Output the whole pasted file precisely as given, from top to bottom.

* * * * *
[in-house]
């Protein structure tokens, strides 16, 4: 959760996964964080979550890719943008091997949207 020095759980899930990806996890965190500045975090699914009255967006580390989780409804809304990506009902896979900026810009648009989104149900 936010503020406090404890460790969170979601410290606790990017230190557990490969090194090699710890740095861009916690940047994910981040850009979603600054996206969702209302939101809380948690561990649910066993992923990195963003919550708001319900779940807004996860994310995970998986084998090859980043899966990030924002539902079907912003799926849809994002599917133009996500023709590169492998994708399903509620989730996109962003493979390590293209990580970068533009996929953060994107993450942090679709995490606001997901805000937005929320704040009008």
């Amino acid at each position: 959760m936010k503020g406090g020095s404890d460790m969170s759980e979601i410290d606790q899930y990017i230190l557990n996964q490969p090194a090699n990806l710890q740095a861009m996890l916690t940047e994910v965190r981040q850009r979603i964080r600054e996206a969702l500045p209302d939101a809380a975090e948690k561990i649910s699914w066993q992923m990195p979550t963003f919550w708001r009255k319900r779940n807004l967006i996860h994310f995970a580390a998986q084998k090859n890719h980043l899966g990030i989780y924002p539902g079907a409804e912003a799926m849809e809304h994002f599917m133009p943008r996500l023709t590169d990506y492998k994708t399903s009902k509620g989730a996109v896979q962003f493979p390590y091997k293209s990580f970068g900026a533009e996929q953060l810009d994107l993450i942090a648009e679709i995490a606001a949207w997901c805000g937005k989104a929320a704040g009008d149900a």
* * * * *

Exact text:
[in-house]
């Protein structure tokens, strides 16, 4: 959760996964964080979550890719943008091997949207 020095759980899930990806996890965190500045975090699914009255967006580390989780409804809304990506009902896979900026810009648009989104149900 936010503020406090404890460790969170979601410290606790990017230190557990490969090194090699710890740095861009916690940047994910981040850009979603600054996206969702209302939101809380948690561990649910066993992923990195963003919550708001319900779940807004996860994310995970998986084998090859980043899966990030924002539902079907912003799926849809994002599917133009996500023709590169492998994708399903509620989730996109962003493979390590293209990580970068533009996929953060994107993450942090679709995490606001997901805000937005929320704040009008």
């Amino acid at each position: 959760m936010k503020g406090g020095s404890d460790m969170s759980e979601i410290d606790q899930y990017i230190l557990n996964q490969p090194a090699n990806l710890q740095a861009m996890l916690t940047e994910v965190r981040q850009r979603i964080r600054e996206a969702l500045p209302d939101a809380a975090e948690k561990i649910s699914w066993q992923m990195p979550t963003f919550w708001r009255k319900r779940n807004l967006i996860h994310f995970a580390a998986q084998k090859n890719h980043l899966g990030i989780y924002p539902g079907a409804e912003a799926m849809e809304h994002f599917m133009p943008r996500l023709t590169d990506y492998k994708t399903s009902k509620g989730a996109v896979q962003f493979p390590y091997k293209s990580f970068g900026a533009e996929q953060l810009d994107l993450i942090a648009e679709i995490a606001a949207w997901c805000g937005k989104a929320a704040g009008d149900a």